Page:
Let me be clear, I’m not suggesting any kind of reductionist physical explanation for consciousness. It’s not that we have more complex structures that give rise to things like biology and psychology, but it is that these structures can repeat experiences. The sodium atoms in our brain and those in the table salt both experience the world, but the physical and chemical structure of our brains allow us to repeat our experiences again (remembering) and to mimic them without the stimuli reoccurring (recalling). I am not suggesting any sort of determinism. The atoms themselves function with quantum mechanical indeterminacies the likes of which make any reductionist determinism a dubious prospect at best.  I am instead saying that consciousness and phenomenal experience can be understood through a monist material worldview.

In sum, conscious experience is a result of phenomenological experience, which itself is a result of physical experience. The last is shared by all matter, living or not. Thus, consciousness is understandable in a monist materialistic picture of the universe, without the need for substance dualism, and limited by neither phenomenology, subjectivism, naive objectivity, or hampered by a reductionist regress into determinism.  All matter experiences, but only living things re-experience. Thus only living things remember, recall, and know that they have experienced anything other than what they are experiencing now.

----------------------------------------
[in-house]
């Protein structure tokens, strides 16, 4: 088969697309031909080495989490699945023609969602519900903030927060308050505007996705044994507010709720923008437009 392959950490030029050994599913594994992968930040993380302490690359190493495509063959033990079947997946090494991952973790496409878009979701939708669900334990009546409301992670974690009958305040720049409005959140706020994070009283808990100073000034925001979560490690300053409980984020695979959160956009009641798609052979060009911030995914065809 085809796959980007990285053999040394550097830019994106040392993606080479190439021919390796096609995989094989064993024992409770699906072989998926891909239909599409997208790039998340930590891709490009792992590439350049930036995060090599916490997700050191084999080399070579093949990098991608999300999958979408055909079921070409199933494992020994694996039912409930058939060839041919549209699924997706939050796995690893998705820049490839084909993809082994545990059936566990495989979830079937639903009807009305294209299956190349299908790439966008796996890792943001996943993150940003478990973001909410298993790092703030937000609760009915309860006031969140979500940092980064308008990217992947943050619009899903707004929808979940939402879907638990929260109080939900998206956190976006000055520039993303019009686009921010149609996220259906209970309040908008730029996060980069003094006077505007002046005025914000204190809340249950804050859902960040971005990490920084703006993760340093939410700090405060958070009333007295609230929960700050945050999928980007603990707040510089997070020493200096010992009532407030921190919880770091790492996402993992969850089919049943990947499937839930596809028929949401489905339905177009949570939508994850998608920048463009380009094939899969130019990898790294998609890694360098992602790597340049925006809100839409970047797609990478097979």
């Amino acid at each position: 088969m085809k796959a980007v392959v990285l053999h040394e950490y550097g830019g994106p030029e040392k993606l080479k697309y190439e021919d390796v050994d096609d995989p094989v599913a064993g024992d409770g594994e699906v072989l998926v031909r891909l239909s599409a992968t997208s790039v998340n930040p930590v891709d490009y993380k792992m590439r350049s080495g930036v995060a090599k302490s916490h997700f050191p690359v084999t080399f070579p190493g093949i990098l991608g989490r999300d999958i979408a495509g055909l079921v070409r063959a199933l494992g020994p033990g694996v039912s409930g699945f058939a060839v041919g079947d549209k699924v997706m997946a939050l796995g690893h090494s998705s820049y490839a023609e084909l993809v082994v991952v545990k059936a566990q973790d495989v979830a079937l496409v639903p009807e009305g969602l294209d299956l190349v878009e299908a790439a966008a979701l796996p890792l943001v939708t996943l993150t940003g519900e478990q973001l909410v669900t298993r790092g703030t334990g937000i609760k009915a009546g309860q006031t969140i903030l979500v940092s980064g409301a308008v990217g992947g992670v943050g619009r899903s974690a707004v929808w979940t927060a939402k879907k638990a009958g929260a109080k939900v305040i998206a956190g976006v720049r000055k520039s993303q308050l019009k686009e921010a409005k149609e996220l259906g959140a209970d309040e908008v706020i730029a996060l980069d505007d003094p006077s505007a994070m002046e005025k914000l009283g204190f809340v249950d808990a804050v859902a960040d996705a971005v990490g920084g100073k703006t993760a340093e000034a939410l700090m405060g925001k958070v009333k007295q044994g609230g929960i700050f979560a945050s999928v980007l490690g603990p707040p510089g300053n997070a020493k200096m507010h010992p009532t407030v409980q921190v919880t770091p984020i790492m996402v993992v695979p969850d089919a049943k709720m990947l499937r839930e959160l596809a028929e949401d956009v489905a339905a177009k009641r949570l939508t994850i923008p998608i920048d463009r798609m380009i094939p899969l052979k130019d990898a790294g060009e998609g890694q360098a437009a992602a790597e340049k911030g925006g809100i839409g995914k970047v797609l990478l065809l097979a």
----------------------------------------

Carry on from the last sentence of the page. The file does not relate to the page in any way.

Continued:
The Emerging Universe

There is a debate in philosophy and science about whether or not the universe can fully be known.  The debate centers on the conflicting ideas of reductionism and emergentism.  Reductionism is the belief that all phenomena reduce to physics (or possibly mathematics) and so at some point we might know the universe entirely because we would have all the variables and all the formulas necessary to describe all phenomena.  For example, we could predict stock market fluctuations because we could reduce them to human psychology, which we could reduce to physical biology, which itself would reduce to neurochemistry, which again reduces to physics, which we can describe quantifiably.  Emergentism, on the other hand, holds that there are gaps in the chain of reductions that cannot be filled.  In other words, some new properties simply emerge without any seeming correspondence to the system upon which it is built.